Parquet Courts [5:15]**
A$AP Ferg [5:45]
When presented with an opportunity to see Parquet Courts live, do yourself a favor and don’t skip it. They’re spiritual cousins to Mac DeMarco, who will provoke a similar reaction from the Pitchfork crowd on Friday around the exact same time. That reaction will be laughter. The last time I saw Parquet Courts, I think they told about two jokes between every song, and they were topical observations that definitely weren’t rehearsed. As much as they love goofing around, they’re surprisingly all business when it comes to playing music. The bouncy, fast paced material works exceptionally well with festival crowds, and the number and quality of guitar solos they’re able to work into the mix feels like an added bonus. Things can get a little…shaky if they play a couple of slower songs back to back, but outside of the occasional lull there’s nothing else to worry about when it comes to Parquet Courts. Over on the Blue stage, hip hop returns with a set from A$AP Ferg. Unlike Vince Staples however, Ferg is all about the high energy. shout-along anthems. He wants to get the crowd pumped up and having a great time. There will be a lot of participation and celebration, and if we’re lucky a couple members of the A$AP Mob might just show up in some support roles. If you’re up for that sort of party, I encourage you to join it. Be prepared for gunshot and air horn sound effects, instructions to throw your hands in the air, and a selection of tracks that are fun but lack true substance. In other words, if there was such a thing as a “standard” hip hop show, it might look and sound a lot like what A$AP Ferg does. That’s not meant as an insult; plenty of people love that type of set, as evidence has shown over the years at Pitchfork and elsewhere.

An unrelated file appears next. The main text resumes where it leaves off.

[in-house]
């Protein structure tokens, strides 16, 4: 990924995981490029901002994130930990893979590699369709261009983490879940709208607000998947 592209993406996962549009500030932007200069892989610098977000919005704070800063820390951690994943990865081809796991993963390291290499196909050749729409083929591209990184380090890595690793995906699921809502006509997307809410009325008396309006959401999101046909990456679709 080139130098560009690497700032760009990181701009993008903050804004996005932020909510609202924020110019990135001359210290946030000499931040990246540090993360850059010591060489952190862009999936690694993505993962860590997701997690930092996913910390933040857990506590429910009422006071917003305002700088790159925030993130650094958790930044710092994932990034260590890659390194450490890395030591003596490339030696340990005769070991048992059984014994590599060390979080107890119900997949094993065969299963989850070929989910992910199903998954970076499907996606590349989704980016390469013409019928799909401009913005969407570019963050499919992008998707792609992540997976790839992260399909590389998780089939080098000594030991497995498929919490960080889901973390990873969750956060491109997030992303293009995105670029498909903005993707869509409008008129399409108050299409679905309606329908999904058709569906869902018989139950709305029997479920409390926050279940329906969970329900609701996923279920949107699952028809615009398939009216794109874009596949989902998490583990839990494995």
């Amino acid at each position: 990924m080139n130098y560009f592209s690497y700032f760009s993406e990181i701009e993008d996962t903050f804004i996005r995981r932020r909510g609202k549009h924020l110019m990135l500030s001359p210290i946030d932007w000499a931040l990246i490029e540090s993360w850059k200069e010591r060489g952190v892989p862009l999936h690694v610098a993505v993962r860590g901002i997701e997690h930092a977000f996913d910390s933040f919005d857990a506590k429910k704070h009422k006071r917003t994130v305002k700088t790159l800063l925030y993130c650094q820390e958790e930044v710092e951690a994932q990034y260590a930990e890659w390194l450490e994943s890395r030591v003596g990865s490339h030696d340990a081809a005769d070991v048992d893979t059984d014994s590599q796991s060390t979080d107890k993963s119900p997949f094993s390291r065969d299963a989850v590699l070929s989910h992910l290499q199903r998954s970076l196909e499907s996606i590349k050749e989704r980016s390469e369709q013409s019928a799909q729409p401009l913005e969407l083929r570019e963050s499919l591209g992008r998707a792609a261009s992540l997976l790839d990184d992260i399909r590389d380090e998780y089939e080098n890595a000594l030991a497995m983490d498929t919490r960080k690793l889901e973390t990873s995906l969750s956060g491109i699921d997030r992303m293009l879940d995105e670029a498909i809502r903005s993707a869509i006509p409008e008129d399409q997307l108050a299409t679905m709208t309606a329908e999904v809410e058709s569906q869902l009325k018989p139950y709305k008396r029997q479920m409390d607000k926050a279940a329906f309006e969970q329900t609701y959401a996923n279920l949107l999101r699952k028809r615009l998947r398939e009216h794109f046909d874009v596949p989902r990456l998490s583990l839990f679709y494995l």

The New Pornographers [6:15]
Are Neko Case and Dan Bejar performing with The New Pornographers these days? They contribute songs and vocals to each album, but their membership in the touring band is flexible and primarily based on scheduling. It’s similar to what Broken Social Scene was back in the early-to-mid 00’s, when people like Feist, Metric’s Emily Haines and more were only present for some shows despite having a heavy presence on the records. As nice as it’d be to see Case and Bejar in Union Park, The New Pornographers will put on a delightful and winning set at Pitchfork with or without them. At this point they’ve got their indie pop sound down to a science, and if one song doesn’t make you tap your feet with an earworm for a chorus, the next one almost definitely will. Yes, it’s a guaranteed good time. But in this particular case, I’m placing my bets on Shamir. Not only is his debut album Ratchet one of 2015’s finest, but it’s the best party record I’ve heard in awhile. You can turn it on and people won’t be able to stop themselves from dancing. In that same vein, I’ve heard from a few people I trust that Shamir puts on an incredible live show. An exact quote: “If you don’t walk away from a Shamir performance with a huge smile on your face and the belief he’s about to become the next big superstar, there’s something wrong with you.” That gets my attention for sure, and I hope it gets yours too. Let’s keep our fingers crossed he not only impresses, but winds up with the best set of the entire weekend.
Future Islands [7:25]